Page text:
Requirements: Students who desire to contract and earn and commission as a Second Lieutenant in the United States Army must pass an Army Physical (Medical), an Army Physical Fitness Test, height and weight requirements, and a background investigation. Also required are passing a 3-credit course in military history, passing swimming requirements, and maintaining a Cum GPA of 2.5 or higher. Cross-enrolled Cadets will take courses and training at the USF St. Petersburg Campus. Thursday Leadership Laboratory sessions are held in the Tampa Bay area. Shuttle service is also available from USF to and from those training areas.

For more information and scholarship enrollment, contact the Suncoast Battalion Army ROTC main office at (813) 974-0963 or visit the website:armyrotc.com/edu/univsouthfl.

Eckerd College will award one Eckerd College course credit (equivalent to four semester hours) for each course completed for two semesters for a total of four course credits (equivalent to sixteen semester hours) for the complete four year program.

MAR1 1001C: Leadership and Personal Development
Introduces to personal challenges and competencies critical to effective leadership; teaches personal development life skills relative to leadership, officership, and Army profession; focuses on gaining understanding of ROTC Program and its purpose in Army.

MAR2 1002C: Introduction to Tactical Leadership
Presents leadership basics (eg: setting direction, problem-solving, listening, briefs, giving feedback and use of effective writing skills); explores dimensions of leadership values, attributes, skills and actions in context of practical hands-on exercises.

AFR1 1101: Foundations of U.S. Air Force
Introduction to the Air Force Reserve Officer Training Corps (AFROTC) and the United States Air Force (USAF) including lessons in officership and professionalism as well as an introduction to communication. A minimum of 80 percent attendance is required for a passing grade. First semester of a four semester sequence. Four semesters required for one course credit.

AFR2 1120: Foundations of U.S. Air Force
Introduction to the Air Force Reserve Officer Training Corps (AFROTC) and the United States Air Force (USAF) including lessons in officership and professionalism as well as an introduction to communication. A minimum of 80 percent attendance is required for a passing grade. Second semester of a four semester sequence. Four semesters required for one course credit.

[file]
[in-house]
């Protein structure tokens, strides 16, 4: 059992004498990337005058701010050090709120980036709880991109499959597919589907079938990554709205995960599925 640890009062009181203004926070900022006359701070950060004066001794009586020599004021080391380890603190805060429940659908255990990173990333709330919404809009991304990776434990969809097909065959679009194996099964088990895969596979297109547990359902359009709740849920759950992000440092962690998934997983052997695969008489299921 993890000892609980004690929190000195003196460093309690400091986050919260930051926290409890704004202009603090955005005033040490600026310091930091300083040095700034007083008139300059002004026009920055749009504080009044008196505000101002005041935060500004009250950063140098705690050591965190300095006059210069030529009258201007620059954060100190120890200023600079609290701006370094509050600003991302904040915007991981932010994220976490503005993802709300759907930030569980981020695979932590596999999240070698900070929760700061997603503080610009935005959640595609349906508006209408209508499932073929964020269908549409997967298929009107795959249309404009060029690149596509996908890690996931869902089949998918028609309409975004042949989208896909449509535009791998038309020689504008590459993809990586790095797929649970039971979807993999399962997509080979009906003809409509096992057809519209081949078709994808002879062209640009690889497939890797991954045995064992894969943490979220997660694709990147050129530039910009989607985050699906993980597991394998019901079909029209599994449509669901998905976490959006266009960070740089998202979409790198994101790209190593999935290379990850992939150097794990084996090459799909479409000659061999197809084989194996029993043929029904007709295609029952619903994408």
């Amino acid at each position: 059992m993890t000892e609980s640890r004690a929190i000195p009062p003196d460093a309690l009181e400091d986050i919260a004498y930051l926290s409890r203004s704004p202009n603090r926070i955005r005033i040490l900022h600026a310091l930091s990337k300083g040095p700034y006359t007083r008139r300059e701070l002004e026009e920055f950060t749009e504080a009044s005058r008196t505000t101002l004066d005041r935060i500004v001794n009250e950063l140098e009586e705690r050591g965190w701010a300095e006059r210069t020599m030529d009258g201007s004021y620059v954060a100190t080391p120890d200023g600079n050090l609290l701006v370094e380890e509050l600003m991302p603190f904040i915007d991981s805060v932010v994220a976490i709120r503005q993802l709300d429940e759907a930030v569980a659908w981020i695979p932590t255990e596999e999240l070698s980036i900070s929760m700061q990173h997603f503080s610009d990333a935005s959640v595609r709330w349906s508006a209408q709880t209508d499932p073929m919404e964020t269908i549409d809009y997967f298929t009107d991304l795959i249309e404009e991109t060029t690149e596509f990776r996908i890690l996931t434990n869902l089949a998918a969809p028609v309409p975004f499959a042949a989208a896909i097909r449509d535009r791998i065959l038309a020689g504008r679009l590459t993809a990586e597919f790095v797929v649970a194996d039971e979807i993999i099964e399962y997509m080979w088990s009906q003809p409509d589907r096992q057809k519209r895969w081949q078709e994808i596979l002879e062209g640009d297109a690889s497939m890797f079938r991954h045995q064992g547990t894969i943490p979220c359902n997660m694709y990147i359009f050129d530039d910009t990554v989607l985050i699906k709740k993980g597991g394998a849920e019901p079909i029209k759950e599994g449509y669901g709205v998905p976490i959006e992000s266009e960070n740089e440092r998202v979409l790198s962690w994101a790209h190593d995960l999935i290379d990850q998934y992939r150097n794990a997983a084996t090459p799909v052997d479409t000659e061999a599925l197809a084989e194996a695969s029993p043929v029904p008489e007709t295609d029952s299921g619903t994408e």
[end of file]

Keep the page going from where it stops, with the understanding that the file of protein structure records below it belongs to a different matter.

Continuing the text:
MAR1 2101C: Innovative Team Leadership
Explores creative and innovative tactical leadership strategies and styles. Develops knowledge of leadership values and attributes by understanding Army rank, structure, and duties. Broadens knowledge of land navigation and squadtactics.

MAR2 2102C: Foundations of Tactical Leadership
Examines challenges of leading tactical teams in complex current operating environment; highlights dimensions of terrain analysis, patrolling and operation orders; develops greater self-awareness, communication and team building skills.

AFR3 2130: History of Air & Space Power I
A study of air power from balloons and dirigibles to the space-age global positioning systems in the Persian Gulf War. Emphasis is on the employment of air power in WWI and WWII and how it affected the evolution of air power concepts and doctrine. A minimum of 80 percent attendance is required for a passing grade. Third semester of a four semester sequence. Four semesters required for one course credit.

AFR4 2140: History of Air & Space Power 2
Historical review of air power employment in military and nonmilitary operations in support of national objectives. Emphasis is on the period from post WWII to present. A minimum of 80 percent attendance is required for a passing grade. Fourth semester of a four semester sequence. Four semesters required for one course credit.

MAR1 3201C: Adaptive Team Leadership
Challenges to study, practice, and evaluate adaptive team leadership skills as demands of the ROTC LDAC are presented. Uses challenging scenarios to develop self-awareness and critical thinking skills. Provides specific feedback on leadership abilities.

MAR2 3202C: Leadership in Changing Environments
Challenges to study, practice, and evaluate adaptive leadership skills as demands of ROTC Leader Development Assessment Course are presented. Develops self-awareness and critical thinking skills with challenging scenarios. Provides feedback on leader skills. Course content will change each semester.

AFR1 3220: Air Force Leadership & Management I
An integrated management course, emphasizing the individual as a manager in an Air Force environment. The individual motivational and behavioral processes, leadership, communication, and group dynamics are covered to provide a foundation for the development of the junior officer's professional skills. A minimum of 80 percent attendance is required for a passing grade. First semester of a two semester sequence. Two semesters required for one course credit.

AFR2 3231: Air Force Leadership & Management II
A continuation of the study of Air Force advancement and leadership. Concentration is on advanced leadership topics, organizational and personal values, and military ethics. A minimum of 80 percent attendance is required for a passing grade. Second semester of a two semester sequence. Two semesters required for one course credit.

AFR 4201: National Security Forces I
A study of the Armed Forces as an integral element of society, with an emphasis on American civil-military relations and context in which U.S. defense policy is formulated and implemented. A minimum of 80 percent attendance in scheduled classes is required for a passing grade.

AFR 4211: National Security Forces II
A continuation of the study of the Armed Forces in contemporary American society. Concentration is on the requisites for maintaining adequate national security forces; constraints on the national defense structure; strategic preparedness; national security policy; and military justice. A minimum of 80 percent attendance in scheduled classes is required for a passing grade.

MAR1 4301C: Developing Adaptive Leaders
Develops ability to plan, and assess complex operations, functioning as member of a staff; provides performance feedback to subordinates; gives opportunities to assess risk, make ethical decisions, and lead fellow cadets; prepares in becoming Army officer.

MAR2 4302C: Leadership in a Complex World
Explores dynamics of leadership in complex situations of current military operations in current operating environment; examines differences in courtesies, military law, principles of war and rules of engagement in face of international terror and more.